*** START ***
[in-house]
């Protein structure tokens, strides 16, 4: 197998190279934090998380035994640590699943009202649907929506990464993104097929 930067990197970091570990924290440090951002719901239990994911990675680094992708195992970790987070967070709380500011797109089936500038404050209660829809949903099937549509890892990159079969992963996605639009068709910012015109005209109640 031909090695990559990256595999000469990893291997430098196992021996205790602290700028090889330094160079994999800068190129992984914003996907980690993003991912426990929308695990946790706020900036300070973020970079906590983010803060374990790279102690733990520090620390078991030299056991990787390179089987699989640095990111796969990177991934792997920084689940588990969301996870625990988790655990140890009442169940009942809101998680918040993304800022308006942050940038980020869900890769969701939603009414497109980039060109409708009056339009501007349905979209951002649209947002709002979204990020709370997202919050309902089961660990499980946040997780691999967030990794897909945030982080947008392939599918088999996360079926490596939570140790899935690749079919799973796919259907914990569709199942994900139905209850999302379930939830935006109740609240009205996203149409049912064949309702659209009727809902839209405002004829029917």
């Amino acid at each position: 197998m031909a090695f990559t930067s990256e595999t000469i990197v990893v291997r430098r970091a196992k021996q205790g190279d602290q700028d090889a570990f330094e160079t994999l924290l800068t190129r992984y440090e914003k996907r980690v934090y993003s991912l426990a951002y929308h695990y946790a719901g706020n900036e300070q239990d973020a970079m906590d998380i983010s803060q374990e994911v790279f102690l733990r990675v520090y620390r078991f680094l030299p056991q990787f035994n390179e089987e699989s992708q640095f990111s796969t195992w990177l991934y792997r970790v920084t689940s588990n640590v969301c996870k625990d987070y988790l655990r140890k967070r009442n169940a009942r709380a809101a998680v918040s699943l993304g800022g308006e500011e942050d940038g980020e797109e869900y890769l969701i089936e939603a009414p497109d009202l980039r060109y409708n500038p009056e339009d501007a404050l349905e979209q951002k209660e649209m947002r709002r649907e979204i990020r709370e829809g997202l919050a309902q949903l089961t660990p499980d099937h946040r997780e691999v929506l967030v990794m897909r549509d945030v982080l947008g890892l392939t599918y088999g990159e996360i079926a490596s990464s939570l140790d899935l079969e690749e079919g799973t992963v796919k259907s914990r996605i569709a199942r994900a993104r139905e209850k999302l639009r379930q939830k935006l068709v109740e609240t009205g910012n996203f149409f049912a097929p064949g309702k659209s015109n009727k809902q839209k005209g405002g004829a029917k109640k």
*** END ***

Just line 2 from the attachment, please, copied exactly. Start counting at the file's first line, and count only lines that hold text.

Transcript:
């Protein structure tokens, strides 16, 4: 197998190279934090998380035994640590699943009202649907929506990464993104097929 930067990197970091570990924290440090951002719901239990994911990675680094992708195992970790987070967070709380500011797109089936500038404050209660829809949903099937549509890892990159079969992963996605639009068709910012015109005209109640 031909090695990559990256595999000469990893291997430098196992021996205790602290700028090889330094160079994999800068190129992984914003996907980690993003991912426990929308695990946790706020900036300070973020970079906590983010803060374990790279102690733990520090620390078991030299056991990787390179089987699989640095990111796969990177991934792997920084689940588990969301996870625990988790655990140890009442169940009942809101998680918040993304800022308006942050940038980020869900890769969701939603009414497109980039060109409708009056339009501007349905979209951002649209947002709002979204990020709370997202919050309902089961660990499980946040997780691999967030990794897909945030982080947008392939599918088999996360079926490596939570140790899935690749079919799973796919259907914990569709199942994900139905209850999302379930939830935006109740609240009205996203149409049912064949309702659209009727809902839209405002004829029917």